Column 27which threatens in any way the continued availability of herbal remedies; and if she will make a statement.
Mr. Sackville: We are confident that we have safeguarded the position of herbal medicines in the United Kingdom, under European Community law. We will continue to work with other European Community member states and the European Commission to ensure that herbal medicines remain available to the many people in the United Kingdom who use them and to maintain existing public health safeguards.
Mrs. Ann Winterton: To ask the Secretary of State for Health what steps are routinely taken by the Medicines Control Agency to ensure that in bringing forward proposals for new regulations or legislation to reflect new European directives and regulations its proposals are no more stringent than the minimum which is required; and if she will make a statement.
Mr. Sackville: Where the United Kingdom enters into European Community undertakings our policy is to implement fully but not to over- implement. We routinely consult industry and others with an interest in the control of medicines. This includes inviting comments on any new burdens on business. Our aim is to minimise such burdens and we take all comments into account in finalising legislation.
Mrs. Ann Winterton: To ask the Secretary of State for Health what steps are taken by the Medicines Control Agency to ensure that any proposed new European directives allow the United Kingdom the greatest flexibility in the interpretation and implementation of those directives; and if she will make a statement.
Mr. Sackville: Where it is appropriate for the European Community to legislate, the United Kingdom seeks to ensure in negotiations that the text agreed is fully consistent with our policy objectives. The United Kingdom's policy is to implement fully our European Community undertakings, but not to over-implement.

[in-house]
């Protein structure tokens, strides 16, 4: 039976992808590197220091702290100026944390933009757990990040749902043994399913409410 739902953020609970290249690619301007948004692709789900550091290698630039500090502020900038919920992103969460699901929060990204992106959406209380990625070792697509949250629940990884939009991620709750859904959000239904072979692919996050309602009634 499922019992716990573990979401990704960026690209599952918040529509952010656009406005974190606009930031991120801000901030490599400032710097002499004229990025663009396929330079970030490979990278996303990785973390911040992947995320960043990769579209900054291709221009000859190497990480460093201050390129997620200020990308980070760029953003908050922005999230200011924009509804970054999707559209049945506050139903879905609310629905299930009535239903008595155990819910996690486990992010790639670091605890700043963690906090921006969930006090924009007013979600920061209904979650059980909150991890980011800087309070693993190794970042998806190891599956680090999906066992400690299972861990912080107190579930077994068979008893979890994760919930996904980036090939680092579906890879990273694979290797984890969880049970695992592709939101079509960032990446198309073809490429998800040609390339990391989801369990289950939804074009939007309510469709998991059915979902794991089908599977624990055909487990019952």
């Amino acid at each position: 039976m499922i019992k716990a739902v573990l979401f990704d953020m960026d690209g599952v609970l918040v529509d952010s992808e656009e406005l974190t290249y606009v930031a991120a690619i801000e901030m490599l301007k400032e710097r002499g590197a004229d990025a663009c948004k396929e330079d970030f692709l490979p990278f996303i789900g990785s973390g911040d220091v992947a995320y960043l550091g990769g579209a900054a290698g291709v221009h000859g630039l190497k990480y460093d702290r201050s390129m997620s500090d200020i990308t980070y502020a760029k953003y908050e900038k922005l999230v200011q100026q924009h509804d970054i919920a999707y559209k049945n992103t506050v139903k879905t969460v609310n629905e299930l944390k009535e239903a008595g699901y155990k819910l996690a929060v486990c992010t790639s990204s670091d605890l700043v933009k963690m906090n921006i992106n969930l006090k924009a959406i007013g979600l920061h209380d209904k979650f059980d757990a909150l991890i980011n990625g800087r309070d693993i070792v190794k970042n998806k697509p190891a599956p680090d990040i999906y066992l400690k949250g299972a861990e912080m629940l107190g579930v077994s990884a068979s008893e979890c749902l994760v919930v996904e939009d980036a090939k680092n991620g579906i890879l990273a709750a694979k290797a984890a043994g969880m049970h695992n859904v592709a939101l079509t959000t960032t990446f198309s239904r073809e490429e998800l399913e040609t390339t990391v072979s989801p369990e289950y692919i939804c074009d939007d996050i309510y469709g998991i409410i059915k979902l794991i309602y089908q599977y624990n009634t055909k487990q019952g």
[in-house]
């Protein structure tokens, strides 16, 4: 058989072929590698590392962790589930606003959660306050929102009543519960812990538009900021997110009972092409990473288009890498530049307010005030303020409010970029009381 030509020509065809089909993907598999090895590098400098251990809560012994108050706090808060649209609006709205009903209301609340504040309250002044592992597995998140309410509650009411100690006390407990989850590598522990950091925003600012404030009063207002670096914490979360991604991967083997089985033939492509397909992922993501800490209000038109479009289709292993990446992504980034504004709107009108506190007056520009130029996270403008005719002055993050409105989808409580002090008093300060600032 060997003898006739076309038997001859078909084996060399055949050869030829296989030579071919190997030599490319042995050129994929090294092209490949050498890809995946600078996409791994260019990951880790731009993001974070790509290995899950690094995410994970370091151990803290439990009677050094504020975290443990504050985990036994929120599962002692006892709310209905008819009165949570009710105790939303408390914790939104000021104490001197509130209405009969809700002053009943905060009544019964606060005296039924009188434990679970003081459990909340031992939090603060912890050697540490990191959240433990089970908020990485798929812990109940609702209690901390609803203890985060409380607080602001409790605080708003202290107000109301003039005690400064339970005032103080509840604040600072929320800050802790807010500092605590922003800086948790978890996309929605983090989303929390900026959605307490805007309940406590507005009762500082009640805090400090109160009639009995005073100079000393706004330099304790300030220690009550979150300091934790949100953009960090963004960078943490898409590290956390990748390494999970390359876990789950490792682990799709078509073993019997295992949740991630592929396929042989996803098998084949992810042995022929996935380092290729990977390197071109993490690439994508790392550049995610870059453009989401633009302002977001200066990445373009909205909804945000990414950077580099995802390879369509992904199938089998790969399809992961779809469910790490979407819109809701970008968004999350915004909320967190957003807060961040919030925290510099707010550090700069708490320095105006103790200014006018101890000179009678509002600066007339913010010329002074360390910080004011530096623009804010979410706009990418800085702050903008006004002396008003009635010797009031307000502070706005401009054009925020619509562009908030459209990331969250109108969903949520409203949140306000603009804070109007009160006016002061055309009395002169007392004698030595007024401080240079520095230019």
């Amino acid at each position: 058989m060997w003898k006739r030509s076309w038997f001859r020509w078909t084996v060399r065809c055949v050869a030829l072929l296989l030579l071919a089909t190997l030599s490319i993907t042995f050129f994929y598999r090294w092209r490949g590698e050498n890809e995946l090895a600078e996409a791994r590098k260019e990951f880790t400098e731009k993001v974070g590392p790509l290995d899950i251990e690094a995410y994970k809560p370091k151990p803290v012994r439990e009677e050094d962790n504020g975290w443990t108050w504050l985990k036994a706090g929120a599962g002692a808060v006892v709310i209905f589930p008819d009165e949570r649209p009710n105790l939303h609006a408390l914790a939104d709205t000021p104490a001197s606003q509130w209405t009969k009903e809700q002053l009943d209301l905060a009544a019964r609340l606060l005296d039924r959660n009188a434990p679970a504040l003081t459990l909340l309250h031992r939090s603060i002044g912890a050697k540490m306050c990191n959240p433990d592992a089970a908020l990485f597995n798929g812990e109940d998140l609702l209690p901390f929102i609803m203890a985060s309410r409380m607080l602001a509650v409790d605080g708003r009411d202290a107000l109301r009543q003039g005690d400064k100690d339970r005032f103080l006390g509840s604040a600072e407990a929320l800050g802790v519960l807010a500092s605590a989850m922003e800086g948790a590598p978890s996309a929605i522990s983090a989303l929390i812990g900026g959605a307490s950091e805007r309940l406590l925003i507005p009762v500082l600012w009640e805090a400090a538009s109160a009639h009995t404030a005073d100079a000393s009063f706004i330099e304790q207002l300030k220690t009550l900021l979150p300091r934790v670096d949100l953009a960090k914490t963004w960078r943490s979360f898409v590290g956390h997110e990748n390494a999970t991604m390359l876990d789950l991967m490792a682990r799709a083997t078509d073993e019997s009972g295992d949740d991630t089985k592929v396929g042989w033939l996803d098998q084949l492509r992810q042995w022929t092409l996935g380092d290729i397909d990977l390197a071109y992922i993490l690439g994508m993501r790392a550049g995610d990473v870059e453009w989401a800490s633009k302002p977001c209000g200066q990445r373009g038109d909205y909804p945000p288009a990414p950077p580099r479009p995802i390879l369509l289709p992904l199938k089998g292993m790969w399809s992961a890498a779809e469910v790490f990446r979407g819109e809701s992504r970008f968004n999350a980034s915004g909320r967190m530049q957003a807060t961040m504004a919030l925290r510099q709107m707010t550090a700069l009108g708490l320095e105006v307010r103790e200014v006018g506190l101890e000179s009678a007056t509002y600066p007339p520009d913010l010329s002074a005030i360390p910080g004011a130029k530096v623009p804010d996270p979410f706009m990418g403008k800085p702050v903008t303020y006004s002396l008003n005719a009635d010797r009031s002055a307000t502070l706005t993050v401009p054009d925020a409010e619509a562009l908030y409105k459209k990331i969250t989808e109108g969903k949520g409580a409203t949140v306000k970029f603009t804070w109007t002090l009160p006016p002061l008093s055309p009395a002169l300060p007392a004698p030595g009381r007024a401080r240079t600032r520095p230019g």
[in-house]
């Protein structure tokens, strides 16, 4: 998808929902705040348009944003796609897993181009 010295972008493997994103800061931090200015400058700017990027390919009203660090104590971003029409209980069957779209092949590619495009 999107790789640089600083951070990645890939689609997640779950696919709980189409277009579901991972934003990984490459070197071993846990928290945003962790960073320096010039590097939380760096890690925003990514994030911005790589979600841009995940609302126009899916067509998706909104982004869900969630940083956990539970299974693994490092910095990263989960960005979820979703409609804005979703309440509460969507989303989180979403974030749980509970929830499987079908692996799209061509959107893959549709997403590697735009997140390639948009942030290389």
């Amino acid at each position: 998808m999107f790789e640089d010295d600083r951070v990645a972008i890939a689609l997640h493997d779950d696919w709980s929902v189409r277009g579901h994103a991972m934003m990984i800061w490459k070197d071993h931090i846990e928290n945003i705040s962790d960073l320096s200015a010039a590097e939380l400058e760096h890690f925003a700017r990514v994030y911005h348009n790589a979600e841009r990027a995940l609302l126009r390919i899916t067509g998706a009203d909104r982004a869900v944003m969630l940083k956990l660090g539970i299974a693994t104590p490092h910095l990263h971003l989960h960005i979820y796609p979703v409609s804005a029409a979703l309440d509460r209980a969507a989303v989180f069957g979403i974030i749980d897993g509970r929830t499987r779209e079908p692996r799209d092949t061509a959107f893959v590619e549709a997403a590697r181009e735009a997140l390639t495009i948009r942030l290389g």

Mrs. Ann Winterton: To ask the Secretary of State for Health what information she has concerning the guidance given to the Medicines Control Agency by the deregulation unit of the Department of Trade and Industry and the extent to which the agency communicates with the unit about the drafting of proposed new regulations; and if she will make a statement.
Mr. Sackville: The Department of Trade and Industry has published a number of guidance documents for Departments and their agencies on deregulation. There are regular contacts between the Department of Health and the Department of Trade and Industry on deregulation issues.
Mr. Nicholas Brown: To ask the Secretary of State for Health (1) if she is now able to add to the answer given on 18 April 1990 to the hon. Member for Dumbarton (Mr. McFall) by the hon. Member for Mid-Worcestershire (Mr. Forth) concerning the work of Barry Richardson and cot deaths; and if she is now in a position to give a definitive response to his findings;
(2) what is her response to the work of Barry Richardson, the Robens institute at Surrey university and others linking cot deaths to abnormally high levels of antimony in the blood and tissue of victims.